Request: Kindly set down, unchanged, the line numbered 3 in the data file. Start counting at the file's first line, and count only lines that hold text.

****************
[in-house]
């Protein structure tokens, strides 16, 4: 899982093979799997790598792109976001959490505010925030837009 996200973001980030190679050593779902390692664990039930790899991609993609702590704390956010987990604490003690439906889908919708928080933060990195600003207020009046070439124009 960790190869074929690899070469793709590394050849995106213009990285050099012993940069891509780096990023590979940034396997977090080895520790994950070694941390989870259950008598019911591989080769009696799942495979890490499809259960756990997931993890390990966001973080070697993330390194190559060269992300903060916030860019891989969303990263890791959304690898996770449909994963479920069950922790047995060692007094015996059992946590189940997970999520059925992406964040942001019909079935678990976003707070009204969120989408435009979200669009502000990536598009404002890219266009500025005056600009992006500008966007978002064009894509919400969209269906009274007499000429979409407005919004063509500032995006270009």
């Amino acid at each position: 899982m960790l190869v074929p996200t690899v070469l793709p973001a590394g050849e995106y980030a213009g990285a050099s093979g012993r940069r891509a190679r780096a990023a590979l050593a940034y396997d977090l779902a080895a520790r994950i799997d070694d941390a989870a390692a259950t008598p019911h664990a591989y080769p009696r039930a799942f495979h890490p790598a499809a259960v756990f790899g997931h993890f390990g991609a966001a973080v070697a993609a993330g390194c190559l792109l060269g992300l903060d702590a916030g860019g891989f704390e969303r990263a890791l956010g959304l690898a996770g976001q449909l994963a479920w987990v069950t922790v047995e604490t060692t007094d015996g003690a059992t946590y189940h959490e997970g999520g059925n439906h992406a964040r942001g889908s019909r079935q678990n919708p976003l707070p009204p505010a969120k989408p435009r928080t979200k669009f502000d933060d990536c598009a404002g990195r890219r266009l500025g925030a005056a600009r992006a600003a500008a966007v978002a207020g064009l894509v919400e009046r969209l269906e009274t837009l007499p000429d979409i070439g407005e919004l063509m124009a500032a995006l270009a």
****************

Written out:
């Amino acid at each position: 899982m960790l190869v074929p996200t690899v070469l793709p973001a590394g050849e995106y980030a213009g990285a050099s093979g012993r940069r891509a190679r780096a990023a590979l050593a940034y396997d977090l779902a080895a520790r994950i799997d070694d941390a989870a390692a259950t008598p019911h664990a591989y080769p009696r039930a799942f495979h890490p790598a499809a259960v756990f790899g997931h993890f390990g991609a966001a973080v070697a993609a993330g390194c190559l792109l060269g992300l903060d702590a916030g860019g891989f704390e969303r990263a890791l956010g959304l690898a996770g976001q449909l994963a479920w987990v069950t922790v047995e604490t060692t007094d015996g003690a059992t946590y189940h959490e997970g999520g059925n439906h992406a964040r942001g889908s019909r079935q678990n919708p976003l707070p009204p505010a969120k989408p435009r928080t979200k669009f502000d933060d990536c598009a404002g990195r890219r266009l500025g925030a005056a600009r992006a600003a500008a966007v978002a207020g064009l894509v919400e009046r969209l269906e009274t837009l007499p000429d979409i070439g407005e919004l063509m124009a500032a995006l270009a």